De Facto Partner or Boyfriend/Girlfriend?
Attempting to ascertain whether two people are legally in a de facto relationship or are just friends, flatmates, boarders or boyfriend/girlfriend can be challenging. This is particularly so when the relationship (of whatever nature) fails and there are property issues outstanding.
Recently the High Court considered the definition of a "de facto relationship" under the Property (Relationships) Act 1976 ("the Act"), following an appeal from a decision of the Family Court. The Act defines a de facto relationship as follows:
"For the purposes of this Act, a de facto relationship is a relationship between 2 persons (whether a man and a woman, or a man and a man, or a woman and a woman) —
- who are both aged 18 years or older; and
- who live together as a couple; and
- who are not married to, or in a civil union with, one another."
In determining whether two people live together as a couple a Court must have regard to a number of factors under the Act.
In this High Court case, Ms B had previously been married and living in Australia. Mr F was a family friend. Ms B returned to New Zealand in May 1991 when her marriage ended. A friendship developed between her and Mr F. The Court had to determine whether a de facto relationship existed between Ms B and Mr F. The Court took into account that:
- Mr F would spend many nights at Ms B's property though his clothes and personal possessions remained at his parents' home.
- Mr F would often shower and change at his parent's home.
- Mr F's mother did his washing and ironing.
- Ms B had two children for which Mr F provided significant financial support.
- Mr F spent time with Ms B and the children at her address.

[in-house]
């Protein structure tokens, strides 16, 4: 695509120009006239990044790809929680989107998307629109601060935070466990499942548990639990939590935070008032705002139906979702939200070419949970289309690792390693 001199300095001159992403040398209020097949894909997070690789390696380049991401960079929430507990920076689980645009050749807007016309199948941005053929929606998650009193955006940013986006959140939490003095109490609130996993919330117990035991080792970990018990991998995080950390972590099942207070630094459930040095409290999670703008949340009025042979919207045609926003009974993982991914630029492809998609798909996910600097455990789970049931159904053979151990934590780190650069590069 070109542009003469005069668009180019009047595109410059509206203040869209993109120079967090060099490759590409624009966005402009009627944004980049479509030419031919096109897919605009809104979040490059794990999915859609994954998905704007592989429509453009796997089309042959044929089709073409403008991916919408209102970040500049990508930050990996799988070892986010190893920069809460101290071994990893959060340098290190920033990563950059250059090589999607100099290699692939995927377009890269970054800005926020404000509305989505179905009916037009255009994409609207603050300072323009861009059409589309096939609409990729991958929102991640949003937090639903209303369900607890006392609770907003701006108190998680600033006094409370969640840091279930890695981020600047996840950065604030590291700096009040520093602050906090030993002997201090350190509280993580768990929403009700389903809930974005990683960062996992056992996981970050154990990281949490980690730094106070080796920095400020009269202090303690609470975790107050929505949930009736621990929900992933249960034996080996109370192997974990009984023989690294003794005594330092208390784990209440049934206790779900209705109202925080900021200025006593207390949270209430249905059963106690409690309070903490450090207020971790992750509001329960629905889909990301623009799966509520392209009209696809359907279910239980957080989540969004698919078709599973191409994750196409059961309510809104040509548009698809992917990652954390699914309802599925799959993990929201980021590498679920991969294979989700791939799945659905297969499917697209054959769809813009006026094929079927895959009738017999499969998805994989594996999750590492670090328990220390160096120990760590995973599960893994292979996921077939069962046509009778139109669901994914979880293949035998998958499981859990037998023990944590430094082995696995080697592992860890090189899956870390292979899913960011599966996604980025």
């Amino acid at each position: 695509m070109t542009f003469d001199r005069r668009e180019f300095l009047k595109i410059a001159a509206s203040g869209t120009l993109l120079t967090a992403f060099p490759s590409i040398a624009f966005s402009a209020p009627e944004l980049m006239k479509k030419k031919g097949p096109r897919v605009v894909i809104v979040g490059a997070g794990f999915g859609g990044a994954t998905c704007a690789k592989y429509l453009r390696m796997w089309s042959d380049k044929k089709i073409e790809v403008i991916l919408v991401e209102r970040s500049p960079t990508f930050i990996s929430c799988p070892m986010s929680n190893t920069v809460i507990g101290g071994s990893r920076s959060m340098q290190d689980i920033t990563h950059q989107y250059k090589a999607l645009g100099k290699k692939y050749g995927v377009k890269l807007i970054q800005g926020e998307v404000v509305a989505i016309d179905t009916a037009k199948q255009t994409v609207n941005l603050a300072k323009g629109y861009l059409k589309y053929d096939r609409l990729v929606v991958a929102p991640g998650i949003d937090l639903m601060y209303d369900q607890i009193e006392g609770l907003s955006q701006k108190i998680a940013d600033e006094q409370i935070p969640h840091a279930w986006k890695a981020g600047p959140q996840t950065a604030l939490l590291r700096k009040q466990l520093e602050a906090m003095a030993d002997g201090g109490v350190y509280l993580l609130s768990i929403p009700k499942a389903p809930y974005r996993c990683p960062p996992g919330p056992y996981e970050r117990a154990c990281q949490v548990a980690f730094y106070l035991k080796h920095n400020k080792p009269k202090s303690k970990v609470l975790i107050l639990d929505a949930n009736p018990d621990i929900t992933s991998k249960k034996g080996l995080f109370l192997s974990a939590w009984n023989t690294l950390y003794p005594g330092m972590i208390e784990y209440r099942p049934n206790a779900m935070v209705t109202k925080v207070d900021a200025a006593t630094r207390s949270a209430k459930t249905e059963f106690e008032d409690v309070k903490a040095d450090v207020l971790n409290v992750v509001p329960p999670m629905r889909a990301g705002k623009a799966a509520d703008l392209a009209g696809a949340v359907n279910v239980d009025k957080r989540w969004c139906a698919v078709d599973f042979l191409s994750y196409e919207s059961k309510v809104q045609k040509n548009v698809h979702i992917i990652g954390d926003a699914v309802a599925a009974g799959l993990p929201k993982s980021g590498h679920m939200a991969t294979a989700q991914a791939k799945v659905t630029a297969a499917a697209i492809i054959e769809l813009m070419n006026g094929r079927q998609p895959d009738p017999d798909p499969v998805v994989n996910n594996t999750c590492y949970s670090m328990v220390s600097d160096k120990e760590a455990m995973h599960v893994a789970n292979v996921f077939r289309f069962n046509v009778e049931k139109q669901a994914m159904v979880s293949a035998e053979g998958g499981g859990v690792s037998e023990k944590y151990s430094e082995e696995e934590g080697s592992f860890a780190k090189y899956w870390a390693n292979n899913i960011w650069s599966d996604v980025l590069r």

- There was evidence that there was a degree of mutual commitment to a shared life;
- Mr F arranged for a Property Sharing Agreement to be prepared;
- Mr F provided financial support to Ms B.
In taking into account the factors required under the Act, the Court found that there was a de facto relationship between Ms B and Mr F. In reaching its decision the Court took into account evidence of friends and acquaintances that considered them to be a couple. The High Court stated that the Family Court in reaching its original decision should not have taken an "overly mechanical" approach regarding whether a de facto relationship existed.
Relationships can develop over a period of time. Initially, there is no doubt that it is NOT a de facto relationship. However, as time goes by, the relationship becomes closer in many various ways. You now have a de facto relationship. Our best advice is to identify the risks at the outset by signing a Contracting Out Agreement under the Act. This removes the whole issue of whether the relationship is or may become a de facto relationship.
If you would like to discuss your legal position regarding such issues please do not hesitate to contact a member of our Family Law team.